Keep your Expense Worksheet handy - it will soon become your roadmap to financial wellness.
To create a balanced budget or increase savings, most people will have to find a way to earn more or spend less. If the idea of spending less sounds challenging, try starting small.
It’s important to understand that every purchase we make — excluding such absolute necessities as food, rent, and gas for the car — is a choice. The America Saves coalition offers the following examples of how making some small changes can save you an impressive $150 per month.
Save $.50 in loose change: $18
Cut soda consumption by one liter a week: $6
Bring lunch to work: $60
Send one free e-card per month instead of buying a card: $4
Buy grocery store brands: $10
Use fewer phone features: $10
Eliminate premium cable channels: $20
Borrow, rather than buy, one book per month: $15
Hand wash, rather than dry clean, one shirt per month: $3
Comparison shop for gas (saving an estimated $.25/gallon): $4
Total Savings: $150
Finally, in addition to making small changes, resolve to boost your savings by including all of your "windfall" money. This “free money” includes increased income from a pay increase, birthday gifts, insurance settlements, escrow overages, tax refunds, and inheritances.
Saving money on groceries doesn’t have to be hard work. Making just some small changes can net big rewards to your pocketbook. Simple changes in the way you plan and shop can help you reduce the amount you’re spending on groceries.
Preparing a weekly menu of what you would like to eat is the first step in effective grocery buying. You will want to list entrees as well as any side dishes, salads or deserts you are planning to prepare. Use this Menu Planner Worksheet to help plan, shop, and save.
After you have your menus planned, make a list of ingredients you will need to prepare each meal. There is no right or wrong way to make a list. It is essentially a listing of all the foods you will need to cook the meals you have planned for the week. You may want to group them in the order they appear in the store or by category such as meats, fruits and vegetables, canned items, frozen foods, cleaning supplies, and miscellaneous items.
For more information on reducing your grocery bills, check out this article from Money Management International.
Now that you have identified some areas where you would like to make some changes, it is time to revisit your Expense Worksheet from step 21.
In a column titled “adjusted,” indicate how you would like to change your spending. For example, if you are currently spending $80 per month on the Dry Cleaning/Laundry category and you wish to spend only $30 per month, write -$50 in the “adjusted” column. If you are saving only $50 per month, but would like to save $100, write +50 in the “adjusted” column.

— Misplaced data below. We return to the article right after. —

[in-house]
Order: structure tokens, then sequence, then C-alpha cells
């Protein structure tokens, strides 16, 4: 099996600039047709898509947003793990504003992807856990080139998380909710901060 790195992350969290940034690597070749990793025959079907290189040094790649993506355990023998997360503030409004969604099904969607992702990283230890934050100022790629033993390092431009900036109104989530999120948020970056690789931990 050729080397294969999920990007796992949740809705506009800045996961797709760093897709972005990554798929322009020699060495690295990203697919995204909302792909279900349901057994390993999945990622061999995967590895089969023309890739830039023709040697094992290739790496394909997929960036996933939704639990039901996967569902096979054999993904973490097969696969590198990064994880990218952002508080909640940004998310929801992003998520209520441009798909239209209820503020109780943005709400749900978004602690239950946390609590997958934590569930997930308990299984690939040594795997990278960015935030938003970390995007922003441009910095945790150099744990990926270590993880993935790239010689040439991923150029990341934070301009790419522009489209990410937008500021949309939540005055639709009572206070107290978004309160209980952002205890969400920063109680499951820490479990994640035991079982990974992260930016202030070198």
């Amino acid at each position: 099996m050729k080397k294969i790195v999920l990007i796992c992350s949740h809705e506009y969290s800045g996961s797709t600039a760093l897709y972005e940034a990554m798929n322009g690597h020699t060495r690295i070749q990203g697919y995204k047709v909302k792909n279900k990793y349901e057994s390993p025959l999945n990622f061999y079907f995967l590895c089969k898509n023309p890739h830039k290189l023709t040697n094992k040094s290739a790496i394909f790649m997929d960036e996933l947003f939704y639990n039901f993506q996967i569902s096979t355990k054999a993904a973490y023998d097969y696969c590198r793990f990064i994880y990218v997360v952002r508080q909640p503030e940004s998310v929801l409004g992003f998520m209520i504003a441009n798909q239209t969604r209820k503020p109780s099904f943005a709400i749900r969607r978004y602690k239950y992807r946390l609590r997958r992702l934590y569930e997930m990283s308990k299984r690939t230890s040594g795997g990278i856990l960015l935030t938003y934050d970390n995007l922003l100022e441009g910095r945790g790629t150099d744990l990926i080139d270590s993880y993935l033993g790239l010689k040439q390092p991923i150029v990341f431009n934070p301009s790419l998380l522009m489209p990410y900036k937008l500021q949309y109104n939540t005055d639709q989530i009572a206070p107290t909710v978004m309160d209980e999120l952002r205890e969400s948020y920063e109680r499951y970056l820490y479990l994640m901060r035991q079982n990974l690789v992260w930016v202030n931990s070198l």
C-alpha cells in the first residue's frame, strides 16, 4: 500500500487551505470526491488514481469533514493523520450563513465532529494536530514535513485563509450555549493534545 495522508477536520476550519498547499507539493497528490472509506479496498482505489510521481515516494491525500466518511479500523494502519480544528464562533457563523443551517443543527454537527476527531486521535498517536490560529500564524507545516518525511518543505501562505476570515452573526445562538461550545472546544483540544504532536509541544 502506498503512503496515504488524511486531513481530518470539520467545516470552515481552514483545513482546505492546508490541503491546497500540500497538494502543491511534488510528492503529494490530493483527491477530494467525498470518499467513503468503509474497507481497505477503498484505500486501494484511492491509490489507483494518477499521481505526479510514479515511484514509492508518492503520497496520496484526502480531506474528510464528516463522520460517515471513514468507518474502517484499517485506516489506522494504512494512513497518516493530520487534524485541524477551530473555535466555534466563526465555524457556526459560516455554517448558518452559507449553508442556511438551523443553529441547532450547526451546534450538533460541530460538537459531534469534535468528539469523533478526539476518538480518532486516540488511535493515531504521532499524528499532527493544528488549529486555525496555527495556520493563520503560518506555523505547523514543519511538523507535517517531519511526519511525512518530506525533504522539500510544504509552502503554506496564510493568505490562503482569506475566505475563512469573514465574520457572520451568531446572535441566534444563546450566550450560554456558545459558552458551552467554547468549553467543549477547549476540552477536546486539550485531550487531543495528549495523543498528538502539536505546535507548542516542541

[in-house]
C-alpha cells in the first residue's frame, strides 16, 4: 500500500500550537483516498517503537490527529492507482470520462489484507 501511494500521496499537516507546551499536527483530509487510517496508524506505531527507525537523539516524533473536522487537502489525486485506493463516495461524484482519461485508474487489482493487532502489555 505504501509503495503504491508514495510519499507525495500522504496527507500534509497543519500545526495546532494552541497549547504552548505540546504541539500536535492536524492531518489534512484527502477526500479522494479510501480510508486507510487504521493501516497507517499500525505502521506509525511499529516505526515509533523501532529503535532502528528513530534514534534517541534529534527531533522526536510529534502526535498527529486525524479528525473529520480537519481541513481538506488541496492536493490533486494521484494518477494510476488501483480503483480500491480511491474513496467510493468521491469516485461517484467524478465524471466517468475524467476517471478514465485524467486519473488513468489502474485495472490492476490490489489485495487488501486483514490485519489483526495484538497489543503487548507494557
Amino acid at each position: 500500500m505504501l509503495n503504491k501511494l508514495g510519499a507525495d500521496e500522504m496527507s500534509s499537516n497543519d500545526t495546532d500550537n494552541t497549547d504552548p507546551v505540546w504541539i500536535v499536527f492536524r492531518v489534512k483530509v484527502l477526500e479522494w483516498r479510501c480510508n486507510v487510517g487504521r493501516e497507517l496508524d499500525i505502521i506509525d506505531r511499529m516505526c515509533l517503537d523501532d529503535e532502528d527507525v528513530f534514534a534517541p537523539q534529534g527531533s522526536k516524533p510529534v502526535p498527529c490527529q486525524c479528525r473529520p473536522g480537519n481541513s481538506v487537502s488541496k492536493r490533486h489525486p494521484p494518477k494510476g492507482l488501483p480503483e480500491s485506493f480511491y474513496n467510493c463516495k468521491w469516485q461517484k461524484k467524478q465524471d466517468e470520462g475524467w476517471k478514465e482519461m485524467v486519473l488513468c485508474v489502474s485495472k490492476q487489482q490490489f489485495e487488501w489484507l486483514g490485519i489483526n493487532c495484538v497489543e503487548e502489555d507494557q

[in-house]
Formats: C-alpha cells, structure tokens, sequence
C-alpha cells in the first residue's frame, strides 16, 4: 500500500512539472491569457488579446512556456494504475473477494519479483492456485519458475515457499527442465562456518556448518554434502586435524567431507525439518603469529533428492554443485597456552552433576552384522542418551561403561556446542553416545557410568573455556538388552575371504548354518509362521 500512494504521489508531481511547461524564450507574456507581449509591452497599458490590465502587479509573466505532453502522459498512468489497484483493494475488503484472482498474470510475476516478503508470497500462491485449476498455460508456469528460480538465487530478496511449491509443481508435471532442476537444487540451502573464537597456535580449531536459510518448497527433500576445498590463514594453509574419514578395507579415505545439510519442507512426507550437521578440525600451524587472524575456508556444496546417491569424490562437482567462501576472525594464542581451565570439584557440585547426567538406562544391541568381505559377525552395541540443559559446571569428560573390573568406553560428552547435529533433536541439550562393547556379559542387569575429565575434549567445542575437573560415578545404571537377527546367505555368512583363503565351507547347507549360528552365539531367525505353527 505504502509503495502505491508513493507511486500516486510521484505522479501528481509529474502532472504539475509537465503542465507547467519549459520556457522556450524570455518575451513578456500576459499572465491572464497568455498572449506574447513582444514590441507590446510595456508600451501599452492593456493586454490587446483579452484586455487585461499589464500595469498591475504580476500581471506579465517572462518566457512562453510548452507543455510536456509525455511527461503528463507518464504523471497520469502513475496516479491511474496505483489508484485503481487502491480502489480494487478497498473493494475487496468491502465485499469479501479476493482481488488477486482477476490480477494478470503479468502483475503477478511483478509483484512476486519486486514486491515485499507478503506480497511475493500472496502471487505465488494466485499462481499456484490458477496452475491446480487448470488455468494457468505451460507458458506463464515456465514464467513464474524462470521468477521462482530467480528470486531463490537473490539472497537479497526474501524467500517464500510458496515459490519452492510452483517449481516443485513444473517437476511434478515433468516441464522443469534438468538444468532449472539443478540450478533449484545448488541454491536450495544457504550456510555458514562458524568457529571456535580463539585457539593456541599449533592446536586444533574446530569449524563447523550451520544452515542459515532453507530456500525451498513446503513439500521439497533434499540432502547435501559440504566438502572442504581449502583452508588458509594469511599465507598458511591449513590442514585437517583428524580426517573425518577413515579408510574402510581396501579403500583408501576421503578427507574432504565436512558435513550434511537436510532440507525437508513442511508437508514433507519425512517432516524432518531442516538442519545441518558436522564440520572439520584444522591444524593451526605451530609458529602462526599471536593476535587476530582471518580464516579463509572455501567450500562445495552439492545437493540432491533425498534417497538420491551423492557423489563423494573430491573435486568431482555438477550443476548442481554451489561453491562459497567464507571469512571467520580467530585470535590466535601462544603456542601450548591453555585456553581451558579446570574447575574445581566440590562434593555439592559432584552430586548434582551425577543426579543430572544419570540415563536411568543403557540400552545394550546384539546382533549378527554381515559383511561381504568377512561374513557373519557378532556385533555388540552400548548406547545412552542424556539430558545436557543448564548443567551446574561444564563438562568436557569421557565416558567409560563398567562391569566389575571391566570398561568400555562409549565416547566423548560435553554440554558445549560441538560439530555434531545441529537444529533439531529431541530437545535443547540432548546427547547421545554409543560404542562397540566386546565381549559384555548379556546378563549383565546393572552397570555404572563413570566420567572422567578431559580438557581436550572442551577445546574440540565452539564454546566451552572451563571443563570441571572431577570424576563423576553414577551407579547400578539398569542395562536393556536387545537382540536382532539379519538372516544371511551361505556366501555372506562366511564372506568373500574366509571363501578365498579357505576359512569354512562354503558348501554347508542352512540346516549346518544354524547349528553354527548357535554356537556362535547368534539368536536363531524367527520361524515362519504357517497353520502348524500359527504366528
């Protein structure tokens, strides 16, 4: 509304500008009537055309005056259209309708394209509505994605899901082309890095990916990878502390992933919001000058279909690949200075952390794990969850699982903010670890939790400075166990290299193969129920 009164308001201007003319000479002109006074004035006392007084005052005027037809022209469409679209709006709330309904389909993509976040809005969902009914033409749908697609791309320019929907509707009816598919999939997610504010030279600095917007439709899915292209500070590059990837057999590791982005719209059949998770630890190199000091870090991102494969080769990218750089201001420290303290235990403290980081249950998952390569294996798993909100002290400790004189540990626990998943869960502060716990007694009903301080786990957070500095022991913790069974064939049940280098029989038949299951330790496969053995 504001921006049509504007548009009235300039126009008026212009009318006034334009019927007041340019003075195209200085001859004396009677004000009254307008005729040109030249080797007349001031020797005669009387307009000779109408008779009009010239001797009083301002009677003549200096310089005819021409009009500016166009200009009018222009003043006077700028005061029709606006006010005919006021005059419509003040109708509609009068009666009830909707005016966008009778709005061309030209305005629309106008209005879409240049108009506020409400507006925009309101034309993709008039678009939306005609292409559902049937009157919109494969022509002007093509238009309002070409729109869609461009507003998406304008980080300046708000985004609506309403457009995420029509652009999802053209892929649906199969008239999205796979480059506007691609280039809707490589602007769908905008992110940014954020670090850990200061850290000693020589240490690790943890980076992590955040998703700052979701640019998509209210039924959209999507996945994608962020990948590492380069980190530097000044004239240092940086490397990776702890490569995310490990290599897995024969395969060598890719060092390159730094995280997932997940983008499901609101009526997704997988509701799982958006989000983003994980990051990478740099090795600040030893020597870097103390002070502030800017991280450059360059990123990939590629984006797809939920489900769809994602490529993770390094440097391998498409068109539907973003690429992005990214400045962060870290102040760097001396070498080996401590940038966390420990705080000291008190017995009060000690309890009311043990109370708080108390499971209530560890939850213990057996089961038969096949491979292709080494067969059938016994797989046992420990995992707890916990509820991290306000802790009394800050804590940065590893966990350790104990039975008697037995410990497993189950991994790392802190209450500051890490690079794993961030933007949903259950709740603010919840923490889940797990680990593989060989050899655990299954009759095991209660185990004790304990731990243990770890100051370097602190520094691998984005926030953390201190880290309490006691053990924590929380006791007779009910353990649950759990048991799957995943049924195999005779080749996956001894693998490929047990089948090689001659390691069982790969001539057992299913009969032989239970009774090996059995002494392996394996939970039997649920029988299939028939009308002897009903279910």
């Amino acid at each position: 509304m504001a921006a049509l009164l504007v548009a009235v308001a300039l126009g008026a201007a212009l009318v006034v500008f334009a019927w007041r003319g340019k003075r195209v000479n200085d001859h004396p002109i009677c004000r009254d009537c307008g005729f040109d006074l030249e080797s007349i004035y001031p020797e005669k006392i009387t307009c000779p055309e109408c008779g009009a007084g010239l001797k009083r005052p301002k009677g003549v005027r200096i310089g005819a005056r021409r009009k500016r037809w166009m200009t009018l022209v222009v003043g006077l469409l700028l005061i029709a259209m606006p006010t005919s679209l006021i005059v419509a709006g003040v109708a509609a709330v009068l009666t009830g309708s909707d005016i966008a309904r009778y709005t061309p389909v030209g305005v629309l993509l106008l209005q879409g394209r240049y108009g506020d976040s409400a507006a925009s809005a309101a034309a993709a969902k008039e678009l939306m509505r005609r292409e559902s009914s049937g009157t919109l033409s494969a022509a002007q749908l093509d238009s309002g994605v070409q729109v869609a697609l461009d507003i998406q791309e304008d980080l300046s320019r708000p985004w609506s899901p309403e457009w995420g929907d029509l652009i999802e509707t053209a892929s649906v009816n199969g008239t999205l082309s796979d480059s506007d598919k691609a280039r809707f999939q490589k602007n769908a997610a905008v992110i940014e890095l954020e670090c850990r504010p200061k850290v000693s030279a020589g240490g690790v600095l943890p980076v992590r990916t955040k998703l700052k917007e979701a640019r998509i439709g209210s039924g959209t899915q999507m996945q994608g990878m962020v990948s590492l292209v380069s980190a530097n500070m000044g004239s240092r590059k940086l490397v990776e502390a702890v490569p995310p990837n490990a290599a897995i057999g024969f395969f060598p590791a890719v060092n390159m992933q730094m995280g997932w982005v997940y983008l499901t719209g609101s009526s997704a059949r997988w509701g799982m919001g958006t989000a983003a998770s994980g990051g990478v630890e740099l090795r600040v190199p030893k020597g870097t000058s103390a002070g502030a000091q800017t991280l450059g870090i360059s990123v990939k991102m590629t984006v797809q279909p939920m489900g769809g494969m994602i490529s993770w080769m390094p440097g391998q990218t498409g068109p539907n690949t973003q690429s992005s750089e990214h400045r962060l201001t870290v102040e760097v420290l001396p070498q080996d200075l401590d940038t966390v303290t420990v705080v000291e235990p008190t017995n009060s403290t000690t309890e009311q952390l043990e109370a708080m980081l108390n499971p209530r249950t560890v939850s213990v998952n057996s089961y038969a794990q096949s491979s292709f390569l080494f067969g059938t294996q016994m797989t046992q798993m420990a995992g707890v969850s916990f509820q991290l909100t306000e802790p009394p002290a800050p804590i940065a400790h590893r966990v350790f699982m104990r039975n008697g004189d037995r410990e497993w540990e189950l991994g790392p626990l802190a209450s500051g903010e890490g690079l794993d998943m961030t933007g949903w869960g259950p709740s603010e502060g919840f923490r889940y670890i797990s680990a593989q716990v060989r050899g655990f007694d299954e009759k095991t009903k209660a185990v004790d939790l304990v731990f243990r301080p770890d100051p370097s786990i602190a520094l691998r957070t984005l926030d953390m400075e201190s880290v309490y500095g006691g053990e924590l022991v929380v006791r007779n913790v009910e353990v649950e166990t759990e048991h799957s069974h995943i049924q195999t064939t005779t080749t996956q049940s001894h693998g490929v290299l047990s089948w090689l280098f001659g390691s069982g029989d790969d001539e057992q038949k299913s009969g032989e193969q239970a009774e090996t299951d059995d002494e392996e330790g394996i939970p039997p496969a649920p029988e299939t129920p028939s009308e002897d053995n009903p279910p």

Remember, this is not about sacrifice; it is about making choices to help you achieve your goals.
After you have made adjustments, you can move forward using this spending plan as a road map for achieving your goals.
Being in charge of the family’s finances is an awesome responsibility. In addition to providing your family with the basic necessities of life, you may feel responsible for their overall financial well-being. One of the best ways to care for your family is to be sure that you are prepared if something were to happen to you or another member of your family.
Perform a health insurance check-up. Find out exactly what services are covered and learn what preventive services are offered while performing your health insurance check-up. Ask if there limits on medical tests, out-of-hospital care, mental health care, and prescription drugs. Research your premiums and co-payments. Explore the difference in cost between using doctors in the network and those outside it. Find out if there a limit to the maximum you would pay out-of-pocket. If you do not have health insurance, seek assistance from Medicaid or your local state-sponsored plan.
Perform an auto insurance check-up. Auto insurance pays for damages, injuries and other losses specifically covered by your policy. Most states require vehicle owners to purchase liability insurance, which covers bodily injury and property damage. Read your policy carefully while performing your auto insurance check-up to know exactly what it covers. Pay special attention to the exclusions section, which lists the things your policy does not cover.